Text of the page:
If you aren’t Irish, no need to worry. By tradition, everyone’s a little bit Irish on St. Patrick’s Day!
While it’s the New York City St. Patrick’s Day Parade I’m most familiar with, waltzing up Fifth Avenue is just one of the global celebrations of this beloved Irish Saint.
The History of St. Patrick’s Day. Saint Patrick lived in Ireland more than 2,000 years ago. He is widely credited with establishing Christianity in a previously pagan society. In return, in the 17th century, the Church established the holy day of March 17th, which is the date of Saint Patrick’s death. St. Patrick’s Day started out as a religious holiday calling for church attendance. In fact, most businesses that served alcohol closed in honor of the day (similar to ongoing practices in many Christian countries today of closing liquor stores and bars on Sundays). It is not clear exactly how or when, but in the US, this staid, religious holiday morphed into a raucous alcohol-fueled celebration. Many other countries have since followed suit in adopting a more revelry version of the holiday.
Do the Irish really drink more? The stereotypes of the Irish overindulging in drink has long fueled the assumption that rates of alcoholism must be higher among the Irish. Is it true? Yes and no. Certainly, Ireland has a widespread pub culture, and it is the birthplace of the now world–famous Guinness. However, in terms of overall rates of alcohol use disorders, Ireland doesn’t top the list. The 2014-2020 Health Research Board Report reports a prevalence of 8.5% in Ireland vs. 8.8% in the WHO European region. In 2016, Ireland reported an alcohol dependence rate of 3.8% as compared to the WHO European region’s rate of 3.7%. Another report from the WHO is more troubling. The global status report on alcohol and health found that 39% of all Irish people aged 15 and over had engaged in binge drinking (defined as a minimum of six standard drinks (60g of alcohol) on one drinking occasion) in the last month. By comparison, the rate in England was 28% and Austria was 40.5%.
Alcohol & Youth. A few weeks ago, I wrote about the targeting of teen girls by beverage companies in the US to increase alcohol consumption. According to the 2015 WHO Fact Sheet on Adolescent Health, harmful drinking during adolescence is a growing concern in many countries. In low- and middle-income countries 14% of adolescent girls and 18% of boys between ages 13-15 report consuming alcohol. Because the adolescent brain is still maturing, alcohol affects adults and adolescents differently. In general, adolescents can consume much larger quantities of alcohol before experiencing its negative consequences, including drowsiness, lack of coordination, and withdrawal/hangover effects. Adolescents also report experiencing more positive effects of drinking than adults do, like feeling more at ease in social situations.. This seductive combination conspires to make alcohol a leading cause of death and injury among young people worldwide, accounting for 5% of all deaths of people between the ages of 15 and 29.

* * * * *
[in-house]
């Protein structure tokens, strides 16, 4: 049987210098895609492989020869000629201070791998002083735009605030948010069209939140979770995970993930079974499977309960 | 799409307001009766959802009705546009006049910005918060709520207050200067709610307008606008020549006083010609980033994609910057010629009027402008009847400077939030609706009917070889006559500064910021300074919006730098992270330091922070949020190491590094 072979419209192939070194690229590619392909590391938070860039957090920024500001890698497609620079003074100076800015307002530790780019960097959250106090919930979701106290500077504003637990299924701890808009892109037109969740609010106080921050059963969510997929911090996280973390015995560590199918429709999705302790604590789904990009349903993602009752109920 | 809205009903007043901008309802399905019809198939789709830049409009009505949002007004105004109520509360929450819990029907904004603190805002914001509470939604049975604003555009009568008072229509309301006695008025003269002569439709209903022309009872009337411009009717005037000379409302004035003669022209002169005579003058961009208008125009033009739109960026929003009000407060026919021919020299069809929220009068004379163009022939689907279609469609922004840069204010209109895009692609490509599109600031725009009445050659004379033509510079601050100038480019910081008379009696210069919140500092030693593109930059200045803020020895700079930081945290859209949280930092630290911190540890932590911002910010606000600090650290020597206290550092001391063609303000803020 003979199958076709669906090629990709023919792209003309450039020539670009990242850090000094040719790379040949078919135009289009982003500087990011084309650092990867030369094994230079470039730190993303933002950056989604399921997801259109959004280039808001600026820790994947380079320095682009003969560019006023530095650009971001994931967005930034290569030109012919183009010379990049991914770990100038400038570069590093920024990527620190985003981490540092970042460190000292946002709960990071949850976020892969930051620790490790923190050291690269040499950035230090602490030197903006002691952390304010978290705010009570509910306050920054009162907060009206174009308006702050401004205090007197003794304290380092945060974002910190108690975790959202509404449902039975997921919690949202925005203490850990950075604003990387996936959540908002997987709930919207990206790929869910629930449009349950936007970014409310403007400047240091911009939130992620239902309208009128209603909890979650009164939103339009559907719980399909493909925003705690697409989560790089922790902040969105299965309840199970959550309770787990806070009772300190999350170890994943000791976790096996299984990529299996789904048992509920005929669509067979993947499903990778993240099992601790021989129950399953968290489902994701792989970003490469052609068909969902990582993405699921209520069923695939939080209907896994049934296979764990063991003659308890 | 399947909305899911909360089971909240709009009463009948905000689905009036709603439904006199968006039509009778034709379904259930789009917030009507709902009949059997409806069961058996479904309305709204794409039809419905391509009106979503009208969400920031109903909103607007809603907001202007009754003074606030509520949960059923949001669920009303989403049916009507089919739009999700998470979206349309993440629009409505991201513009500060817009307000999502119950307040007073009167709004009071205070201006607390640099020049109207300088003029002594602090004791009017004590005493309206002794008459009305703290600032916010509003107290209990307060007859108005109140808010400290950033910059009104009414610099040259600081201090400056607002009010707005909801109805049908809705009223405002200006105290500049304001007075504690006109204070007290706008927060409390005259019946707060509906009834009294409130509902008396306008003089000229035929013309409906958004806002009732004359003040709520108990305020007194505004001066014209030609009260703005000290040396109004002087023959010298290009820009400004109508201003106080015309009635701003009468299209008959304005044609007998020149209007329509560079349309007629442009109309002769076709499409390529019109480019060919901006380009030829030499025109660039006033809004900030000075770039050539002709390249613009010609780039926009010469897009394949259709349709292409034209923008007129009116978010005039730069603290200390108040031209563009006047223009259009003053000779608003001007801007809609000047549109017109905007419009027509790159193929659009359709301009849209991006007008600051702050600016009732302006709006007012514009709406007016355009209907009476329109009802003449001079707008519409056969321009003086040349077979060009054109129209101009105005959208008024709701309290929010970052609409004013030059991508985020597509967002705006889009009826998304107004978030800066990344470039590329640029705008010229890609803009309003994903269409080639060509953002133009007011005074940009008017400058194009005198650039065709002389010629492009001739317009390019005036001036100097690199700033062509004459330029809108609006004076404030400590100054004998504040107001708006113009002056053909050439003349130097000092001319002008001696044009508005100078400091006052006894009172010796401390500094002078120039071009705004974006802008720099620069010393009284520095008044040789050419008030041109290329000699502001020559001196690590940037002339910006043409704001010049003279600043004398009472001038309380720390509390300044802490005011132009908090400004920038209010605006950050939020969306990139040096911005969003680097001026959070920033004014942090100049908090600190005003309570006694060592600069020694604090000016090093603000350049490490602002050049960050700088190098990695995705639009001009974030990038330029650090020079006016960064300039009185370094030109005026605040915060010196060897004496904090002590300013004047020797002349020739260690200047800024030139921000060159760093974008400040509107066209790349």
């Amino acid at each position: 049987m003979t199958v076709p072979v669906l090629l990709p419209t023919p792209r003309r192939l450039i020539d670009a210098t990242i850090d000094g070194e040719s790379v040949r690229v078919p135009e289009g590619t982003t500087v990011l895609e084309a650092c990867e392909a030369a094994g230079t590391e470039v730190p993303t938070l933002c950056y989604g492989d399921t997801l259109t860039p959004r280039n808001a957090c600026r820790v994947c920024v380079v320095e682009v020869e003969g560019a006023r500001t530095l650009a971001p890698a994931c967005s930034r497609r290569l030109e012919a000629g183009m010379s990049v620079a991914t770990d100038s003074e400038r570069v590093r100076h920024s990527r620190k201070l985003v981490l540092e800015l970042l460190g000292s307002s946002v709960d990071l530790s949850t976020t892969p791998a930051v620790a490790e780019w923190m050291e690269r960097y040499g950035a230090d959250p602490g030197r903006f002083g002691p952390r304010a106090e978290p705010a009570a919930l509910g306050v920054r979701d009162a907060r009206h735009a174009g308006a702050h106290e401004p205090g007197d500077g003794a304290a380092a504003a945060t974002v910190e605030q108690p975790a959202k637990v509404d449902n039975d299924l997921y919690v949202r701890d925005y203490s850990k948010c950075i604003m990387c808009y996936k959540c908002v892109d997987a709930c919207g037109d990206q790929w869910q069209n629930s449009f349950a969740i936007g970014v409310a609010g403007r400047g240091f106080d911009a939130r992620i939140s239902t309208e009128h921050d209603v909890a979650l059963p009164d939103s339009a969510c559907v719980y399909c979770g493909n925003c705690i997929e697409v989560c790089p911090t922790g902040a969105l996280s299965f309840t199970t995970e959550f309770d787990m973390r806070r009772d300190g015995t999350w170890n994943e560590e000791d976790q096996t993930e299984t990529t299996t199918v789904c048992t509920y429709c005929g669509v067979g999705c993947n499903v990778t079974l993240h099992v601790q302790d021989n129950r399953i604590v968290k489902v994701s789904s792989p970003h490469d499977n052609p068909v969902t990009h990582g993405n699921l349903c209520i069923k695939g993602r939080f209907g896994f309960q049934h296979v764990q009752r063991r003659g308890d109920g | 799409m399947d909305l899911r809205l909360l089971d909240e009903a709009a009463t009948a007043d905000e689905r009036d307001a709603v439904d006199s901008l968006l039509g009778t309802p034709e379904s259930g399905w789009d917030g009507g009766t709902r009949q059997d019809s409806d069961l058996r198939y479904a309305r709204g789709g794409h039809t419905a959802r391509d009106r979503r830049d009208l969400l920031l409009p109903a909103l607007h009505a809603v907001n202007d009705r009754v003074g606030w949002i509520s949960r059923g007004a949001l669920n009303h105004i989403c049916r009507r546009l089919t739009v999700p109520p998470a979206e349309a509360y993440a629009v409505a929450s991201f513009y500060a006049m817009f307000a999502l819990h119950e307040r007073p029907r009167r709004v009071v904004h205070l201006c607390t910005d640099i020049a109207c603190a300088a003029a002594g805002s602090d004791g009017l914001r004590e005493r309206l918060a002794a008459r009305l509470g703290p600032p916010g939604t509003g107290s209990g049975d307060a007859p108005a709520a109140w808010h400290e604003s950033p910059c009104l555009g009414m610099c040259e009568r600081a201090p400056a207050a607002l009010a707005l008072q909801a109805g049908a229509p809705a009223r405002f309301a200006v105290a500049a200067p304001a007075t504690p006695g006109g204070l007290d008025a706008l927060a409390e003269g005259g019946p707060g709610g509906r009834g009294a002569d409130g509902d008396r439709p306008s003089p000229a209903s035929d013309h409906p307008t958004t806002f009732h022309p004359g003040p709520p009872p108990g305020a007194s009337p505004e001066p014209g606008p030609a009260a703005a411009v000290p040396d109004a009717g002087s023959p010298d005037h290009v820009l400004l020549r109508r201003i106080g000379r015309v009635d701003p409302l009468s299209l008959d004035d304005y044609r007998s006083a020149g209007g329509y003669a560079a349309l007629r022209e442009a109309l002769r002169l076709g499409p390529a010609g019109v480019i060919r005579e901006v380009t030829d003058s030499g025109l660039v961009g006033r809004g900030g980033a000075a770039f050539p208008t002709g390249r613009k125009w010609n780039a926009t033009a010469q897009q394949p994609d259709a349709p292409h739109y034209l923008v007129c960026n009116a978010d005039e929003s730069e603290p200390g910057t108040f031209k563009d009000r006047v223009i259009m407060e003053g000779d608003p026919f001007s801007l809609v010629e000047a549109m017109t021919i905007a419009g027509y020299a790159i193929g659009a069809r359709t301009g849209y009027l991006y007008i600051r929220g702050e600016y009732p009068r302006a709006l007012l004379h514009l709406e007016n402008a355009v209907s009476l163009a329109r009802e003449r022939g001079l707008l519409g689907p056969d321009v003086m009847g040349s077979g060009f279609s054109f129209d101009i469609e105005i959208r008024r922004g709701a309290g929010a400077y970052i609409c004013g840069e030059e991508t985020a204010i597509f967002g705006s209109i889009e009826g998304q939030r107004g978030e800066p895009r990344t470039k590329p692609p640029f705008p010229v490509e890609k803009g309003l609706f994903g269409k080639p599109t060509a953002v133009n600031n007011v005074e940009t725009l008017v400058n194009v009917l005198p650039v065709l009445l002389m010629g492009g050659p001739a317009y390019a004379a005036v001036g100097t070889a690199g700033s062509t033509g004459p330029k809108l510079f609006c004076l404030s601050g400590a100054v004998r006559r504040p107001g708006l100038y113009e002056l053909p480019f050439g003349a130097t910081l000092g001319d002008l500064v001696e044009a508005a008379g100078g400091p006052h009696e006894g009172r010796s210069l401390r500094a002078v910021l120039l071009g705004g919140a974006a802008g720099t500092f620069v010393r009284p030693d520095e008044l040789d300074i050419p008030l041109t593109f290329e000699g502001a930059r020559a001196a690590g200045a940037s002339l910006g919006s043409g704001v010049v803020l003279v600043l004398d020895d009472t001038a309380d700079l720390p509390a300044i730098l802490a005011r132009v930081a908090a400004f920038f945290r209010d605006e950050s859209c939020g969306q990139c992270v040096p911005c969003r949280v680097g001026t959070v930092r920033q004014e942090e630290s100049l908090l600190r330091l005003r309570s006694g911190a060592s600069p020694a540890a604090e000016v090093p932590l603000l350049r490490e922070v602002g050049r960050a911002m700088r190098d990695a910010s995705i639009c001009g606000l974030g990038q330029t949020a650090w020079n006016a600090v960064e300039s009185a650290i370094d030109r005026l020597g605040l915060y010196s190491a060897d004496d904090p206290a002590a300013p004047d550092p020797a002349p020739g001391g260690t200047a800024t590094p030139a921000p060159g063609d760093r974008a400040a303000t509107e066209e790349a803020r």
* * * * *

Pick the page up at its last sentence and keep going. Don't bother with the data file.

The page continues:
Sober St. Patrick’s Day. Huh? Yes, indeed. Sober St. Patrick’s Day is a relatively new tradition launched as part of New York’s festivities. It is a multi-faceted, alcohol-free festival that “reclaims the day” with Irish music, dance, storytelling, and literature. For the second time, Sober St. Patrick’s Day celebrants joined the historic NYC parade along Fifth Avenue under the Sober St. Patrick’s Day banner this year. By all measures, this new addition to the NYC parade harkens back to the holiday’s roots.
Emerald Spirit Award. Presented on St. Patrick’s Day at the NYC Sober St. Patrick’s Day party, the Emerald Spirit Award is presented annually to honor a professional who is devoted to improving the lives of individuals with alcoholism and their families. This year’s award recipient is former Congressman, founder of The Kennedy Forum, and tireless advocate for mental health and substance use, Patrick J. Kennedy. Kennedy championed the landmark US Mental Health Parity and Addiction Equity Act (Federal Parity Law), which requires insurers to cover treatment for mental health and substance use disorders no more restrictively than treatment for other illnesses. In his book, A Common Struggle, Kennedy shares his struggles and those of other family members with mental health and addiction. He knows firsthand how essential parity is to improving access and quality of care for people struggling with mental health and substance use problems. He also recognizes that his – and our – work is far from done – in the US and around the world.
Congratulations to Patrick J. Kennedy on receiving the Emerald Spirit Award and for his tireless efforts to achieve parity for mental health and addiction. And a toast to the luck of the Irish this St. Patrick’s Day, no matter what fills your glass.